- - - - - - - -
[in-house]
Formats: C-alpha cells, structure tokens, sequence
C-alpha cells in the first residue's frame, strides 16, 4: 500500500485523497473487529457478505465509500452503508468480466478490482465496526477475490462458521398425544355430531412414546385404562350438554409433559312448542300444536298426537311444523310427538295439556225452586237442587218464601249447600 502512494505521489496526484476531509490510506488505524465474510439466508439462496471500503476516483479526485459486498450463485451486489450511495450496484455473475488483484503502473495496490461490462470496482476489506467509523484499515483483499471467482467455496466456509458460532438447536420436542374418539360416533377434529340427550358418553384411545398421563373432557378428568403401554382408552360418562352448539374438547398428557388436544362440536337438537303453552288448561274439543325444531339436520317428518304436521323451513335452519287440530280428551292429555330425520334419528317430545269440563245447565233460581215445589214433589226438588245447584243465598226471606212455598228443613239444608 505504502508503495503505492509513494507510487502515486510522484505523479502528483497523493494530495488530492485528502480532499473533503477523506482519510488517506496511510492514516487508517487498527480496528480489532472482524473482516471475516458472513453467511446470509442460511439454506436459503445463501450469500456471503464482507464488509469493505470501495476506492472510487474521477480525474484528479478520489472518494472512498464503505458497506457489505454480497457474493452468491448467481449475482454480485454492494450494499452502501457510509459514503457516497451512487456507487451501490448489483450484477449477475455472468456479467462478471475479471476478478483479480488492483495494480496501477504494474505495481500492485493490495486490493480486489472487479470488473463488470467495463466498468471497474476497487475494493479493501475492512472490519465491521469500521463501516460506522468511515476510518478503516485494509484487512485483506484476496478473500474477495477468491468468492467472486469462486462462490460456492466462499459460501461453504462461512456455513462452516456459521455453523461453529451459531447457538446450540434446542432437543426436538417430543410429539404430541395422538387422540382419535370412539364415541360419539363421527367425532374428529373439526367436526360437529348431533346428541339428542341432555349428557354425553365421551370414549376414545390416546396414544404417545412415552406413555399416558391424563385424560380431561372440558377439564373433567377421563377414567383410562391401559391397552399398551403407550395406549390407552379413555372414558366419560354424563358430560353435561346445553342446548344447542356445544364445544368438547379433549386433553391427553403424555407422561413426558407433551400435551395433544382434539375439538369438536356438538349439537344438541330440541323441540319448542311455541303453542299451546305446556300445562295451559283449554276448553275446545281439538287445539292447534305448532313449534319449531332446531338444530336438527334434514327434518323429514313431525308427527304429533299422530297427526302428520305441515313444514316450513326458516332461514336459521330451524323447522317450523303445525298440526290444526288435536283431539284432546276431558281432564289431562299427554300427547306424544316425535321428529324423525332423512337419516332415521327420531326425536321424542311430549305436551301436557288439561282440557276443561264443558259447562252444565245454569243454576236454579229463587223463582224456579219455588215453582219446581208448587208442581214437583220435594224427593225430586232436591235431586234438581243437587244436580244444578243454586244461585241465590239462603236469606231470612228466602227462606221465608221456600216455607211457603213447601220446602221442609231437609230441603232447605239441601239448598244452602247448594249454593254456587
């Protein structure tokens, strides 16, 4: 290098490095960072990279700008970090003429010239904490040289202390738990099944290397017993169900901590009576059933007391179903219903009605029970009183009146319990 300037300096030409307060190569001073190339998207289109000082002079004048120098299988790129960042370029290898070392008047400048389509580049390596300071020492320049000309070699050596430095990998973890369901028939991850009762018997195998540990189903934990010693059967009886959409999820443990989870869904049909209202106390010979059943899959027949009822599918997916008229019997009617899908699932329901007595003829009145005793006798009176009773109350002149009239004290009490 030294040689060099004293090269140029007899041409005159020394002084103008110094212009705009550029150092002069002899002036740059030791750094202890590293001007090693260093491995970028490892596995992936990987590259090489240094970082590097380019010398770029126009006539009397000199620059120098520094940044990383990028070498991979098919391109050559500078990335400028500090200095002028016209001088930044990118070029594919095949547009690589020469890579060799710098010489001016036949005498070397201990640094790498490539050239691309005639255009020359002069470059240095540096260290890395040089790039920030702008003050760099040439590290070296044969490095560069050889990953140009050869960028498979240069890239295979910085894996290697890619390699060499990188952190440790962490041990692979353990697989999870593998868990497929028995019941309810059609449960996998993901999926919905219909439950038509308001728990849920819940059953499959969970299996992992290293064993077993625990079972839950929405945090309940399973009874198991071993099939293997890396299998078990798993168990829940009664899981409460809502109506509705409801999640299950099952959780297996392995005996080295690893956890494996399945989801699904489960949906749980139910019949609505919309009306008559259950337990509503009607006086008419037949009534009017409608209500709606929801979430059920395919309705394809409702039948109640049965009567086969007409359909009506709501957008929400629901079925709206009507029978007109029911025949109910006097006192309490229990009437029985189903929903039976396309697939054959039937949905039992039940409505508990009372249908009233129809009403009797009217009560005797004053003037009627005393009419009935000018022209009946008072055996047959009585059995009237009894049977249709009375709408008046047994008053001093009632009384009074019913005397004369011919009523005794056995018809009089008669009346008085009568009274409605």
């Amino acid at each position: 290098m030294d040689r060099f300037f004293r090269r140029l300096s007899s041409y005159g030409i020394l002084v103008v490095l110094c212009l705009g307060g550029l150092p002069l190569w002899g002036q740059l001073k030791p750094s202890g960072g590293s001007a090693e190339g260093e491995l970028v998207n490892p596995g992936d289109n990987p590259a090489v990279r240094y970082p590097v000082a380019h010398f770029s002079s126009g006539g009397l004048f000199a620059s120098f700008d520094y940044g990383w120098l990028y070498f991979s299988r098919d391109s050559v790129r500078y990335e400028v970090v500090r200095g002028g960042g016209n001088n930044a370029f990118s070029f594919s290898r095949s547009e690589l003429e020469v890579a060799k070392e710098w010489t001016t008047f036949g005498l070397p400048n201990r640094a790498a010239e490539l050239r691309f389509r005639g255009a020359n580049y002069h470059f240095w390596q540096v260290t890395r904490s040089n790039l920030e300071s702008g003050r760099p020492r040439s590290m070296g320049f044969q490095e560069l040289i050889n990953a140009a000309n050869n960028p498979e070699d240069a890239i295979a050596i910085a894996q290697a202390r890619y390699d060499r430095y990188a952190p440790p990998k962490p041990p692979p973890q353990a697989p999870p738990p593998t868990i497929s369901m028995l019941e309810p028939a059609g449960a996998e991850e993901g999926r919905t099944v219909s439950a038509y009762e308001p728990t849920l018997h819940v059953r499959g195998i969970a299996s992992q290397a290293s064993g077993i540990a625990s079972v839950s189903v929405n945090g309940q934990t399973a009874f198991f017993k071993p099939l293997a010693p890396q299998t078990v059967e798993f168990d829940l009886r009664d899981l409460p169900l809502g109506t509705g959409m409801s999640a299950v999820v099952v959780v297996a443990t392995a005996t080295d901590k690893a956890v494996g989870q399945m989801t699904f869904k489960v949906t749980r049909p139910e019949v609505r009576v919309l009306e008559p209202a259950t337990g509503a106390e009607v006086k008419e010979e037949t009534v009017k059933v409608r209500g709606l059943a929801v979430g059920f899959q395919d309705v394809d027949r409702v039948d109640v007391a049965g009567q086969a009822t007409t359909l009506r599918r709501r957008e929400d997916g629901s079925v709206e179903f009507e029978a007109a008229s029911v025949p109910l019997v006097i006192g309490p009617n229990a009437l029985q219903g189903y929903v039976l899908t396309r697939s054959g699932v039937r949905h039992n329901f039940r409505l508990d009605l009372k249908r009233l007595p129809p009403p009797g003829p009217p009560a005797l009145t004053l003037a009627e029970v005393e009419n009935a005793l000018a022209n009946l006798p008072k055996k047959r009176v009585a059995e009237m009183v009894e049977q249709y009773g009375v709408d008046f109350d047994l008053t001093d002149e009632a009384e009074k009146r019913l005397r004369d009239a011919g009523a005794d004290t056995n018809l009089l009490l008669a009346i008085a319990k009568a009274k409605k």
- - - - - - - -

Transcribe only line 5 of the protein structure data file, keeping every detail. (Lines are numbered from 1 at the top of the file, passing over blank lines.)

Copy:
């Amino acid at each position: 290098m030294d040689r060099f300037f004293r090269r140029l300096s007899s041409y005159g030409i020394l002084v103008v490095l110094c212009l705009g307060g550029l150092p002069l190569w002899g002036q740059l001073k030791p750094s202890g960072g590293s001007a090693e190339g260093e491995l970028v998207n490892p596995g992936d289109n990987p590259a090489v990279r240094y970082p590097v000082a380019h010398f770029s002079s126009g006539g009397l004048f000199a620059s120098f700008d520094y940044g990383w120098l990028y070498f991979s299988r098919d391109s050559v790129r500078y990335e400028v970090v500090r200095g002028g960042g016209n001088n930044a370029f990118s070029f594919s290898r095949s547009e690589l003429e020469v890579a060799k070392e710098w010489t001016t008047f036949g005498l070397p400048n201990r640094a790498a010239e490539l050239r691309f389509r005639g255009a020359n580049y002069h470059f240095w390596q540096v260290t890395r904490s040089n790039l920030e300071s702008g003050r760099p020492r040439s590290m070296g320049f044969q490095e560069l040289i050889n990953a140009a000309n050869n960028p498979e070699d240069a890239i295979a050596i910085a894996q290697a202390r890619y390699d060499r430095y990188a952190p440790p990998k962490p041990p692979p973890q353990a697989p999870p738990p593998t868990i497929s369901m028995l019941e309810p028939a059609g449960a996998e991850e993901g999926r919905t099944v219909s439950a038509y009762e308001p728990t849920l018997h819940v059953r499959g195998i969970a299996s992992q290397a290293s064993g077993i540990a625990s079972v839950s189903v929405n945090g309940q934990t399973a009874f198991f017993k071993p099939l293997a010693p890396q299998t078990v059967e798993f168990d829940l009886r009664d899981l409460p169900l809502g109506t509705g959409m409801s999640a299950v999820v099952v959780v297996a443990t392995a005996t080295d901590k690893a956890v494996g989870q399945m989801t699904f869904k489960v949906t749980r049909p139910e019949v609505r009576v919309l009306e008559p209202a259950t337990g509503a106390e009607v006086k008419e010979e037949t009534v009017k059933v409608r209500g709606l059943a929801v979430g059920f899959q395919d309705v394809d027949r409702v039948d109640v007391a049965g009567q086969a009822t007409t359909l009506r599918r709501r957008e929400d997916g629901s079925v709206e179903f009507e029978a007109a008229s029911v025949p109910l019997v006097i006192g309490p009617n229990a009437l029985q219903g189903y929903v039976l899908t396309r697939s054959g699932v039937r949905h039992n329901f039940r409505l508990d009605l009372k249908r009233l007595p129809p009403p009797g003829p009217p009560a005797l009145t004053l003037a009627e029970v005393e009419n009935a005793l000018a022209n009946l006798p008072k055996k047959r009176v009585a059995e009237m009183v009894e049977q249709y009773g009375v709408d008046f109350d047994l008053t001093d002149e009632a009384e009074k009146r019913l005397r004369d009239a011919g009523a005794d004290t056995n018809l009089l009490l008669a009346i008085a319990k009568a009274k409605k």